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Prologue - Page 3


The second Japanese attack struck as suddenly as the first. At 8:40 a.m., its lead-off bomb landed just short of the Tangier. Sprague, as some 300-pound bombs fell from the sky, was certain his ship would be hit; yet luck or fate were with him, for only dull thuds reverberated through his seaplane tender, and the bombs did little damage. He guessed later these bombs had burrowed into the harbor's mud before exploding harmlessly.

Pearl Harbor naval headquarters, in the meanwhile, sent out a bewildering array of confusing, contradictory commands. During one five-minute span, Sprague received the following sequence of befuddling orders:

  1. Commence firing at reported enemy aircraft.
  2. Cease firing.
  3. Disregard the order to cease fire.
  4. "Fire at will" at a different but unnamed group of presumed enemy aircraft.

Panic acted as a free-floating enemy all its own as the unprepared Americans tried to cope with this brazen challenge. Needless to say, the gunfire from Sprague's ship accomplished little in the way of damage to the Japanese aircraft overhead, but several of Sprague's men were forced to take refuge near the Tangier's bow to escape the friendly fire of errant American bullets, a frequent and painful hazard in warfare.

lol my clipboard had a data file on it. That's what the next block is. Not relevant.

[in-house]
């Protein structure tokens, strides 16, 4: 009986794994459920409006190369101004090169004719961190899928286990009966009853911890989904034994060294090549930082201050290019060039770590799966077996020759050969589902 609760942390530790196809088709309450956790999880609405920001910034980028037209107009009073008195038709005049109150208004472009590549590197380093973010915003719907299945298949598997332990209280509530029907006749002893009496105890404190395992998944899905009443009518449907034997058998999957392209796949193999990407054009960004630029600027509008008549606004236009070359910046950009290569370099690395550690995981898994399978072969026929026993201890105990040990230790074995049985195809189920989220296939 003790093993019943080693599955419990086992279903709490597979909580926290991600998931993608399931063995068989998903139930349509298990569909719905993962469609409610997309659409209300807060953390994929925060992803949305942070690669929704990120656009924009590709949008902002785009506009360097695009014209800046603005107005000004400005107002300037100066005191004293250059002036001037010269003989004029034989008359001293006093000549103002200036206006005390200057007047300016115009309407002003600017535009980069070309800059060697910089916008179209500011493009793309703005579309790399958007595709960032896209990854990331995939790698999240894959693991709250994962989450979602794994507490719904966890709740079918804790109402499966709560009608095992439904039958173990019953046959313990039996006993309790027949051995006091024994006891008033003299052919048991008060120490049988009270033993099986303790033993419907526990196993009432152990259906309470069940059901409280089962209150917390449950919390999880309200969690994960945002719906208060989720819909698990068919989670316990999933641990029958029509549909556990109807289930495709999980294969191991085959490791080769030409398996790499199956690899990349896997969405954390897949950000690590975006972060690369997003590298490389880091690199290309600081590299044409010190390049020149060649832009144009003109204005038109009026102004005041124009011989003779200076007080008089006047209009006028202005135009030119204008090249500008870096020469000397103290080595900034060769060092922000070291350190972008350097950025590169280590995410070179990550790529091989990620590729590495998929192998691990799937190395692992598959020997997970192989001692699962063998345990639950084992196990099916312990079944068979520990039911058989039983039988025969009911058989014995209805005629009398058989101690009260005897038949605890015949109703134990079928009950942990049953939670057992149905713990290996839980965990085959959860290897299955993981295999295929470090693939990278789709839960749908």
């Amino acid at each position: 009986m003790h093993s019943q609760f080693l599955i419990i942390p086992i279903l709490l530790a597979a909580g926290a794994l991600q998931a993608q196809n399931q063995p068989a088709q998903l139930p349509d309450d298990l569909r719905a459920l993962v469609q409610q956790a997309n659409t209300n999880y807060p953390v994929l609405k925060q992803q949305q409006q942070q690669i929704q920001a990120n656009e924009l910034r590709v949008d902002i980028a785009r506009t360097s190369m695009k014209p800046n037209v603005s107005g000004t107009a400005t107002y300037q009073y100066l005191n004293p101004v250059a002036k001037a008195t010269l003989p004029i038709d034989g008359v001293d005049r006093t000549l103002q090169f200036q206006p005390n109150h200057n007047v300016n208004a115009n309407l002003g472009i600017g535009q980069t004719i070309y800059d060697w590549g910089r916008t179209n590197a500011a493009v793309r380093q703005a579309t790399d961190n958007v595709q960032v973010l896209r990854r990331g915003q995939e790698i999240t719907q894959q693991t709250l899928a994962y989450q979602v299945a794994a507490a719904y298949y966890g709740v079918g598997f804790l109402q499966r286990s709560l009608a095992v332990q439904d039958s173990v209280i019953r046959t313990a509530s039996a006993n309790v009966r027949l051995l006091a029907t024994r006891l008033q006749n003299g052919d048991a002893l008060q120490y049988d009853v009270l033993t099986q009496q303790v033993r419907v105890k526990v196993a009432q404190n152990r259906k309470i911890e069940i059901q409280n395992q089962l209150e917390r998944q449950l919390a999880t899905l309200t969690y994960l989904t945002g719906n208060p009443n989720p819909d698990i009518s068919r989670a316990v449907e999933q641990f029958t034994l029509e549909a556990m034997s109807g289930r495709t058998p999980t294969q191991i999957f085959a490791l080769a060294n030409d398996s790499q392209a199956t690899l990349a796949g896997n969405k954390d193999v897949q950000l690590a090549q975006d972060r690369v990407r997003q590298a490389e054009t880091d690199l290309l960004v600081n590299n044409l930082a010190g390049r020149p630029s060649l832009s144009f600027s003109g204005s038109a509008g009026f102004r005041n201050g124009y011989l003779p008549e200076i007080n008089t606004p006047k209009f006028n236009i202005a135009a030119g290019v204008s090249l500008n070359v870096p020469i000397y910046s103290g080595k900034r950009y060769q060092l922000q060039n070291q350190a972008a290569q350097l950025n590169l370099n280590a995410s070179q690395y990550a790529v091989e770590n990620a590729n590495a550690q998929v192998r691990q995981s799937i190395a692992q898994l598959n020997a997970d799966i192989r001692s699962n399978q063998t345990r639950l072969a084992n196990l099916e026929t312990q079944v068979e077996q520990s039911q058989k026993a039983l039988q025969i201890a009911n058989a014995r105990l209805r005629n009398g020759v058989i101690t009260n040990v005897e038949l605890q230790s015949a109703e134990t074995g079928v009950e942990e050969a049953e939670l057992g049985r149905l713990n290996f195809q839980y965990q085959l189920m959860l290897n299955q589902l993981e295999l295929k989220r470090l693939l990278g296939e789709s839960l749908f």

Nonetheless, the converted seaplane tender's crew performed their duties well. In spite of the fact that the Tangier had only seven guns, her crew's performance was one of the few bright spots on that tragic day. Her guns had kept right on firing while many other ships fired not a single shot. Her crew stopped only when they had run out of ammunition.

Sprague was satisfied with his crew's performance. America was in a shooting war now, for the first time in more than twenty years, and his skills would, he knew, be sorely needed. Whatever his role might be, he was determined to do his job and let his work speak for itself.

* * * * *

The American public did not learn much about Sprague until later in the war, as his name was not mentioned in the aftermath of Pearl Harbor. Nonetheless, he merits more attention than he has received in naval histories up to now.

Clifton Sprague was the only major American naval commander to participate in both the Pearl Harbor disaster and the American victory at Leyte Gulf. In both these events, he performed with distinction. Douglas MacArthur, William F. Halsey, and Chester W. Nimitz received the lion's share of publicity after October 1944, and Admiral Thomas Kinkaid, Cliff Sprague's Seventh Fleet commander, also became better known.

Nevertheless, it was Sprague who would make the critical difference between defeat and victory at the Battle of Leyte Gulf. All his coolness and correct decision making under fire he applied so well at Pearl Harbor would be seen again in the waters off Samar Island. But before his and his command's heroism could manifest itself, the Pacific War would expand in scope and ferocity. Many important battles needed to be fought and won by the Americans.

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